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Feeling what you hear: auditory signals can modulate tactile taps perception

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Bresciani,  J-P
Department Human Perception, Cognition and Action, Max Planck Institute for Biological Cybernetics, Max Planck Society;
Max Planck Institute for Biological Cybernetics, Max Planck Society;

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Ernst,  MO
Department Human Perception, Cognition and Action, Max Planck Institute for Biological Cybernetics, Max Planck Society;
Max Planck Institute for Biological Cybernetics, Max Planck Society;

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Drewing,  K
Department Human Perception, Cognition and Action, Max Planck Institute for Biological Cybernetics, Max Planck Society;
Max Planck Institute for Biological Cybernetics, Max Planck Society;

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Citation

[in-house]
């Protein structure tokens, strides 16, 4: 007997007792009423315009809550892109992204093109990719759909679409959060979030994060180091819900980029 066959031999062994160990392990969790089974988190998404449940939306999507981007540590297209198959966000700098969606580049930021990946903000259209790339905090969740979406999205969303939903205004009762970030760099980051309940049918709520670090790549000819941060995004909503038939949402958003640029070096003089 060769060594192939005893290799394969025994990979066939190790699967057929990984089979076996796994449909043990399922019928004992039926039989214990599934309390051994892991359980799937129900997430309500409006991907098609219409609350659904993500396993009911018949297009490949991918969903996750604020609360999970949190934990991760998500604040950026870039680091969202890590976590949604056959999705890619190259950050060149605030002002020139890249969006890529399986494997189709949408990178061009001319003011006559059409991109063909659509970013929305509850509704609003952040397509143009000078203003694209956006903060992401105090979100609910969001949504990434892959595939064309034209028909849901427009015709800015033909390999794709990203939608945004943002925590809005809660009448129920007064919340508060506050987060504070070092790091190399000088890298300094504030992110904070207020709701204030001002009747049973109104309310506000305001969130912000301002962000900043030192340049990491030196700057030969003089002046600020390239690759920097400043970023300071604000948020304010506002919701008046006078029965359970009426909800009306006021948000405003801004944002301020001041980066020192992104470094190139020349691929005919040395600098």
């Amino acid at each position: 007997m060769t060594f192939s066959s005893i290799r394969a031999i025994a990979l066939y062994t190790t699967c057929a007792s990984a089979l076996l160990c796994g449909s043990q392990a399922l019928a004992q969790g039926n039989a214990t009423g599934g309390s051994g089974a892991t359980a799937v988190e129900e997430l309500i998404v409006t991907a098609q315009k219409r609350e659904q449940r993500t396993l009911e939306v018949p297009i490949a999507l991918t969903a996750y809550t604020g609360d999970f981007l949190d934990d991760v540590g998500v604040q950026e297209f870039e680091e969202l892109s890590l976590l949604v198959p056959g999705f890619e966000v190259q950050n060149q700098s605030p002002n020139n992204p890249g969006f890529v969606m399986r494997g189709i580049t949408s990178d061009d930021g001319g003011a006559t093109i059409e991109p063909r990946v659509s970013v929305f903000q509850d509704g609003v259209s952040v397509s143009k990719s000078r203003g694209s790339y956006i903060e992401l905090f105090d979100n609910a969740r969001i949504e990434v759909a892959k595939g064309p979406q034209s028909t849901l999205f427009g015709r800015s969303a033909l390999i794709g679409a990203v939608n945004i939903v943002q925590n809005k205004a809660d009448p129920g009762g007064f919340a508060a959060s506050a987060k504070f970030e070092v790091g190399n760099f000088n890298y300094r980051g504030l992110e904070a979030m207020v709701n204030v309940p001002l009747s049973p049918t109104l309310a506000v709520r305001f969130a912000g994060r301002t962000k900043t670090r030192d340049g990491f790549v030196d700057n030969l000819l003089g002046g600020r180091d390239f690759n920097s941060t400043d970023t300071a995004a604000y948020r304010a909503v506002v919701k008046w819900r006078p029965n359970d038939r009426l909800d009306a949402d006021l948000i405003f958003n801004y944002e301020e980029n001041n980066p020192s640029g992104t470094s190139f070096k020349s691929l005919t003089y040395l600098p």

Bresciani, J.-P., Ernst, M., Drewing, K., Bouyer, G., Maury, V., & Kheddar, A. (2005). Feeling what you hear: auditory signals can modulate tactile taps perception. Experimental Brain Research, 162(2), 172-180. doi:10.1007/s00221-004-2128-2.


Cite as: http://hdl.handle.net/11858/00-001M-0000-0013-D5C7-D
Abstract
We tested whether auditory sequences of beeps can modulate the tactile perception of sequences of taps (two to four taps per sequence) delivered to the index fingertip. In the first experiment, the auditory and tactile sequences were presented simultaneously. The number of beeps delivered in the auditory sequence were either the same as, less than, or more than the number of taps of the simultaneously presented tactile sequence. Though task irrelevant (subjects were instructed to focus on the tactile stimuli), the auditory stimuli systematically modulated subjects’ tactile perception; in other words subjects’ responses depended significantly on the number of delivered beeps. Such modulation only occurred when the auditory and tactile stimuli were similar enough. In the second experiment, we tested whether the automatic auditory-tactile integration depends on simultaneity or whether a bias can be evoked when the auditory and tactile sequence are presented in temporal asynchrony. Audition significantly modula ted tactile perception when the stimuli were presented simultaneously but this effect gradually disappeared when a temporal asynchrony was introduced between auditory and tactile stimuli. These results show that when provided with auditory and tactile sensory signals that are likely to be generated by the same stimulus, the central nervous system (CNS) tends to automatically integrate these signals.